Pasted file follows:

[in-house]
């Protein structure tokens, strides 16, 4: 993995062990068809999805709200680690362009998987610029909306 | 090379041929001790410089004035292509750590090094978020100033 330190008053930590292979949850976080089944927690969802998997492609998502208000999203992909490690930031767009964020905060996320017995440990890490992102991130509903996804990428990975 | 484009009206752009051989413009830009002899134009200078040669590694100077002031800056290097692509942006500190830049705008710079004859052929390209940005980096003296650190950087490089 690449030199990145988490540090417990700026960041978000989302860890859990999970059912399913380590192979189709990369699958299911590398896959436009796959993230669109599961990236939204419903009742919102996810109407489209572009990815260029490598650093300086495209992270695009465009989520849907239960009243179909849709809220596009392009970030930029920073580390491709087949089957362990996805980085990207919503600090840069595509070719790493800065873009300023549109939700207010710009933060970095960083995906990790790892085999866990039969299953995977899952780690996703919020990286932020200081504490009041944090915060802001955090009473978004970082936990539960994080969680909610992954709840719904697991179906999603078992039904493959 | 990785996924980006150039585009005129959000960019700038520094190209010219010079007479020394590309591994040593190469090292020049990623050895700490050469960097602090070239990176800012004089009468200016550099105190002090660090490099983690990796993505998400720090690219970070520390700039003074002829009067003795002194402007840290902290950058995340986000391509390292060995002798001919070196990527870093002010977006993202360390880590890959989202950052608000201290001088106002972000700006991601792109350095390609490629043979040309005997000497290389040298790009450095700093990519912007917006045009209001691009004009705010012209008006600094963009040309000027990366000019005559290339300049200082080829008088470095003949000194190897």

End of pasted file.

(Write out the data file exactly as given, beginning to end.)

[in-house]
């Protein structure tokens, strides 16, 4: 993995062990068809999805709200680690362009998987610029909306 | 090379041929001790410089004035292509750590090094978020100033 330190008053930590292979949850976080089944927690969802998997492609998502208000999203992909490690930031767009964020905060996320017995440990890490992102991130509903996804990428990975 | 484009009206752009051989413009830009002899134009200078040669590694100077002031800056290097692509942006500190830049705008710079004859052929390209940005980096003296650190950087490089 690449030199990145988490540090417990700026960041978000989302860890859990999970059912399913380590192979189709990369699958299911590398896959436009796959993230669109599961990236939204419903009742919102996810109407489209572009990815260029490598650093300086495209992270695009465009989520849907239960009243179909849709809220596009392009970030930029920073580390491709087949089957362990996805980085990207919503600090840069595509070719790493800065873009300023549109939700207010710009933060970095960083995906990790790892085999866990039969299953995977899952780690996703919020990286932020200081504490009041944090915060802001955090009473978004970082936990539960994080969680909610992954709840719904697991179906999603078992039904493959 | 990785996924980006150039585009005129959000960019700038520094190209010219010079007479020394590309591994040593190469090292020049990623050895700490050469960097602090070239990176800012004089009468200016550099105190002090660090490099983690990796993505998400720090690219970070520390700039003074002829009067003795002194402007840290902290950058995340986000391509390292060995002798001919070196990527870093002010977006993202360390880590890959989202950052608000201290001088106002972000700006991601792109350095390609490629043979040309005997000497290389040298790009450095700093990519912007917006045009209001691009004009705010012209008006600094963009040309000027990366000019005559290339300049200082080829008088470095003949000194190897």